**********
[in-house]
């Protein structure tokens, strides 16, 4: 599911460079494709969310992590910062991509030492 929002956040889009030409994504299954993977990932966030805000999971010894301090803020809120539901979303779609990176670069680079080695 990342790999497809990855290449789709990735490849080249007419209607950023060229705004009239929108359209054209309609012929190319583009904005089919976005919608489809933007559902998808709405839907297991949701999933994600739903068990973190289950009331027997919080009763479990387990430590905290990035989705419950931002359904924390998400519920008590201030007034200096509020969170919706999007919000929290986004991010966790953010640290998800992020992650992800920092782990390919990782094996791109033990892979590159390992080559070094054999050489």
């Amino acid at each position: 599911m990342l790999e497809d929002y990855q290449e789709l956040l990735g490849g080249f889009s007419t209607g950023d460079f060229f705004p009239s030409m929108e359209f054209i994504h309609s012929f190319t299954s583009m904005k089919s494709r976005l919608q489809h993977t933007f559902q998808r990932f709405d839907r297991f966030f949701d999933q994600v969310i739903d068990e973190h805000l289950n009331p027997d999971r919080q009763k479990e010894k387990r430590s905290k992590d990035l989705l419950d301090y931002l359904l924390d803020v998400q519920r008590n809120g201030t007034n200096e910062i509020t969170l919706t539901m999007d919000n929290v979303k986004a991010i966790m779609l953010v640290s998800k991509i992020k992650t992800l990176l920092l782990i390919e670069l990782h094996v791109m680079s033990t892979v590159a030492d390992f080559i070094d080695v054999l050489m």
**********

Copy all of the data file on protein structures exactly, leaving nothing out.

[in-house]
């Protein structure tokens, strides 16, 4: 599911460079494709969310992590910062991509030492 929002956040889009030409994504299954993977990932966030805000999971010894301090803020809120539901979303779609990176670069680079080695 990342790999497809990855290449789709990735490849080249007419209607950023060229705004009239929108359209054209309609012929190319583009904005089919976005919608489809933007559902998808709405839907297991949701999933994600739903068990973190289950009331027997919080009763479990387990430590905290990035989705419950931002359904924390998400519920008590201030007034200096509020969170919706999007919000929290986004991010966790953010640290998800992020992650992800920092782990390919990782094996791109033990892979590159390992080559070094054999050489």
């Amino acid at each position: 599911m990342l790999e497809d929002y990855q290449e789709l956040l990735g490849g080249f889009s007419t209607g950023d460079f060229f705004p009239s030409m929108e359209f054209i994504h309609s012929f190319t299954s583009m904005k089919s494709r976005l919608q489809h993977t933007f559902q998808r990932f709405d839907r297991f966030f949701d999933q994600v969310i739903d068990e973190h805000l289950n009331p027997d999971r919080q009763k479990e010894k387990r430590s905290k992590d990035l989705l419950d301090y931002l359904l924390d803020v998400q519920r008590n809120g201030t007034n200096e910062i509020t969170l919706t539901m999007d919000n929290v979303k986004a991010i966790m779609l953010v640290s998800k991509i992020k992650t992800l990176l920092l782990i390919e670069l990782h094996v791109m680079s033990t892979v590159a030492d390992f080559i070094d080695v054999l050489m």